By Lisa Seachrist
Pulmonary drug delivery specialist Aradigm Corp. raised $46 million in public offering of 2.5 million shares of common stock.
The company sold the shares for $16 each, and the underwriters opted to exercise the overallotment of 375,00 shares. After underwriting discounts and commission, Aradigm netted $43.355 million. With the close of the offering, Hayward, Calif.-based Aradigm has approximately 17.2 million common shares outstanding.
When the company announced the offering in early March, its stock (NASDAQ:ARDM) was trading at $39.875 a share. At that price Aradigm was looking at the offering generating about $100 million. However, March wasn¿t friendly to the biotech sector in general, or Aradigm in particular. The company¿s stock closed Wednesday at $18.00, down 6.25 cents.
¿Even with the drop in the markets during March, we¿re still up 100 percent for the year,¿ said Richard Thompson, president and CEO of Aradigm. ¿We¿re pleased to have sold the overallotments. I actually feel the markets have been pretty kind to us.¿
The offering was managed by Credit Suisse First Boston, of New York, and co-managed by SG Cowen Securities Corp., Warburg Dillon Read LLC and Invemed Associates Inc., all of New York.
Thompson said the funds from the offering are earmarked for building the company¿s new manufacturing facility.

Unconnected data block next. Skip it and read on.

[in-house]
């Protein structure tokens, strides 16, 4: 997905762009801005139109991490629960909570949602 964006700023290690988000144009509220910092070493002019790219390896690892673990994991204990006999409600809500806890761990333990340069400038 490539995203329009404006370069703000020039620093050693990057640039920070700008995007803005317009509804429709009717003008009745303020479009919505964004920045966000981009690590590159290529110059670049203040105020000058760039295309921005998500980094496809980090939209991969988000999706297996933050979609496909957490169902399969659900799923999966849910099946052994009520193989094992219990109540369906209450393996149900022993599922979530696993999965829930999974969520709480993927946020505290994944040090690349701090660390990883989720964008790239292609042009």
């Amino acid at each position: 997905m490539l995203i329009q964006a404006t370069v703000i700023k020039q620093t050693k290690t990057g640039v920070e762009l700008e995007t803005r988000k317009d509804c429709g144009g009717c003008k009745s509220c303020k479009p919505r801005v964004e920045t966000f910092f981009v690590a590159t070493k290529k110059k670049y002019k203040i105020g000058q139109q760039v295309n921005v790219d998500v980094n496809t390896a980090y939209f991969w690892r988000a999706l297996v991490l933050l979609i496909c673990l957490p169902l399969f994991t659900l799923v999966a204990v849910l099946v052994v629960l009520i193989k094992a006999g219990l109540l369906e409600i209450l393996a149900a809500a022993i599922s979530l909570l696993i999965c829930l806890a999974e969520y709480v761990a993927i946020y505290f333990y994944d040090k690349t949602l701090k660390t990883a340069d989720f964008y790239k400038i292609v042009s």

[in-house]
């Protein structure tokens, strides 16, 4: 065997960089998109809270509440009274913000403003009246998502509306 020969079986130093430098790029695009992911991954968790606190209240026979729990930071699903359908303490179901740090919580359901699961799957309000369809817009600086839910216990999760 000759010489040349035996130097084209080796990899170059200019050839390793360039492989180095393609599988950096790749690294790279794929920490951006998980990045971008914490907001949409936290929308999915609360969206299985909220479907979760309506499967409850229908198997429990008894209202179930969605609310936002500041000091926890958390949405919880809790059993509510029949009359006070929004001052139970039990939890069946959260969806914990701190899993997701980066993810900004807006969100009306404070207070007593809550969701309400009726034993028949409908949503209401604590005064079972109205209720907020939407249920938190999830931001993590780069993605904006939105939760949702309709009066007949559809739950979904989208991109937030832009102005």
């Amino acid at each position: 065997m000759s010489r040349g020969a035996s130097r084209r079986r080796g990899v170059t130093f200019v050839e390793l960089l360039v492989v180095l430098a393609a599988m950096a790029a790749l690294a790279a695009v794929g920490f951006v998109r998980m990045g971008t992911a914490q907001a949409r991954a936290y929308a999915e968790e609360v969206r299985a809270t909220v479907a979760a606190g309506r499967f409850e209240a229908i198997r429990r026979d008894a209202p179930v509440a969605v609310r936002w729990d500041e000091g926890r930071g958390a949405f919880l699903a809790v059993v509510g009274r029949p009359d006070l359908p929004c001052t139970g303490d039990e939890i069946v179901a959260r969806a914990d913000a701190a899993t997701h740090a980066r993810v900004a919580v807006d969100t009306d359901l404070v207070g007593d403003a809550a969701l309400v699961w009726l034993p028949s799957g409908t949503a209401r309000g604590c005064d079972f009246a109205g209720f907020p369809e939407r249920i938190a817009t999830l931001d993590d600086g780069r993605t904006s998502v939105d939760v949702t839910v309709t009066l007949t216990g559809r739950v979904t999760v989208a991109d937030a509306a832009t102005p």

The AERx pulmonary delivery system is Aradigm¿s principal product. The system creates aerosols from liquid drug formulations in order to deliver the drugs either locally to the lungs or systemically throughout the body.
Aradigm has several collaborations, including one with South San Francisco-based Genentech Inc. to use AERx technology to deliver Genentech¿s cystic fibrosis drug, Pulmozyme. In addition, Aradigm has a $40 million deal with SmithKline Beecham plc, of London, to develop an inhaled delivery vehicle for morphine. (See BioWorld Today, May 27, 1999, p. 1; and Oct. 2, 1997, p. 1.)
The company¿s $50 million deal with NovoNordisk A/S, of Bagsvaerd, Denmark, is the impetus for the new manufacturing facility. That deal, struck in June 1998, is to develop an inhaled delivery method for insulin, a product that could trigger a high demand. (See BioWorld Today, June 4, 1998, p. 1.)
Thompson said the product would not only provide a method for diabetics to avoid injecting themselves, but also would offer diabetics better blood sugar control because inhaled insulin is faster acting than injected insulin. As a result, a patient could administer insulin when he or she eats rather than 30 to 45 minutes before eating.
All three of these products are expected to be in Phase III development in 2001, Thompson said. Aradigm intends to develop the AERx systems for non-invasive delivery of other drugs including proteins, peptides, gene vectors and small molecules.
¿We expect the biotech industry is going to be a rich environment for our drug delivery technology,¿ Thompson said.